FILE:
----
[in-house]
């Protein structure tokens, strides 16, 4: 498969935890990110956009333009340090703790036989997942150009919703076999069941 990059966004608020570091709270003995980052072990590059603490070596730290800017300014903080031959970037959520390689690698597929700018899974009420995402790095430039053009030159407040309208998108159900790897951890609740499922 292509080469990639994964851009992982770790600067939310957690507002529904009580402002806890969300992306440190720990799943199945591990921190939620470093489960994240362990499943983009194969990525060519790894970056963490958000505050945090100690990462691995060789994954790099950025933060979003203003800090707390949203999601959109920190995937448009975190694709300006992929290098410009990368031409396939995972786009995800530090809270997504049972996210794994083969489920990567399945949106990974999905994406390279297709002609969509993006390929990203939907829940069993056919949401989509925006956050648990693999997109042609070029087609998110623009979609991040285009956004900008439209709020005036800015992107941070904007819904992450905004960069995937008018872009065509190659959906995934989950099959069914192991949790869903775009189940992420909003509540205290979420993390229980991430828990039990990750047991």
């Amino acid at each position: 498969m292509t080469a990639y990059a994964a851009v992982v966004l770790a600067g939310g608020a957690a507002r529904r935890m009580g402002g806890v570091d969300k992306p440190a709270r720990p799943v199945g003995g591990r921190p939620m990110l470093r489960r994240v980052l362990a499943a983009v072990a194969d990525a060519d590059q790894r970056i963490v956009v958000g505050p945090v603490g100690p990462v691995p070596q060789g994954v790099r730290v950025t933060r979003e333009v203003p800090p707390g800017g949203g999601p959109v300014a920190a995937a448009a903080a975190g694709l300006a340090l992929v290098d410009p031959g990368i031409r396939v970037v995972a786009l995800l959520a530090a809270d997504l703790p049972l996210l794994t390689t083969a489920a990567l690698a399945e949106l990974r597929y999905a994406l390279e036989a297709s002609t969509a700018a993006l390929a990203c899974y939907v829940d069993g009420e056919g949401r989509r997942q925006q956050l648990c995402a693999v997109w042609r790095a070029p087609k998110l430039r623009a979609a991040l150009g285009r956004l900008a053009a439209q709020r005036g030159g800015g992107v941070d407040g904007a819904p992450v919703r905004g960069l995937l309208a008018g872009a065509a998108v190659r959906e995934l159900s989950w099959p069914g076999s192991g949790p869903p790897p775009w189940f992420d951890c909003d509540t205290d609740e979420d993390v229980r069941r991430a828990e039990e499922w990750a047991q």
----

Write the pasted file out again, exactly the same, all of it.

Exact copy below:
[in-house]
């Protein structure tokens, strides 16, 4: 498969935890990110956009333009340090703790036989997942150009919703076999069941 990059966004608020570091709270003995980052072990590059603490070596730290800017300014903080031959970037959520390689690698597929700018899974009420995402790095430039053009030159407040309208998108159900790897951890609740499922 292509080469990639994964851009992982770790600067939310957690507002529904009580402002806890969300992306440190720990799943199945591990921190939620470093489960994240362990499943983009194969990525060519790894970056963490958000505050945090100690990462691995060789994954790099950025933060979003203003800090707390949203999601959109920190995937448009975190694709300006992929290098410009990368031409396939995972786009995800530090809270997504049972996210794994083969489920990567399945949106990974999905994406390279297709002609969509993006390929990203939907829940069993056919949401989509925006956050648990693999997109042609070029087609998110623009979609991040285009956004900008439209709020005036800015992107941070904007819904992450905004960069995937008018872009065509190659959906995934989950099959069914192991949790869903775009189940992420909003509540205290979420993390229980991430828990039990990750047991």
């Amino acid at each position: 498969m292509t080469a990639y990059a994964a851009v992982v966004l770790a600067g939310g608020a957690a507002r529904r935890m009580g402002g806890v570091d969300k992306p440190a709270r720990p799943v199945g003995g591990r921190p939620m990110l470093r489960r994240v980052l362990a499943a983009v072990a194969d990525a060519d590059q790894r970056i963490v956009v958000g505050p945090v603490g100690p990462v691995p070596q060789g994954v790099r730290v950025t933060r979003e333009v203003p800090p707390g800017g949203g999601p959109v300014a920190a995937a448009a903080a975190g694709l300006a340090l992929v290098d410009p031959g990368i031409r396939v970037v995972a786009l995800l959520a530090a809270d997504l703790p049972l996210l794994t390689t083969a489920a990567l690698a399945e949106l990974r597929y999905a994406l390279e036989a297709s002609t969509a700018a993006l390929a990203c899974y939907v829940d069993g009420e056919g949401r989509r997942q925006q956050l648990c995402a693999v997109w042609r790095a070029p087609k998110l430039r623009a979609a991040l150009g285009r956004l900008a053009a439209q709020r005036g030159g800015g992107v941070d407040g904007a819904p992450v919703r905004g960069l995937l309208a008018g872009a065509a998108v190659r959906e995934l159900s989950w099959p069914g076999s192991g949790p869903p790897p775009w189940f992420d951890c909003d509540t205290d609740e979420d993390v229980r069941r991430a828990e039990e499922w990750a047991q």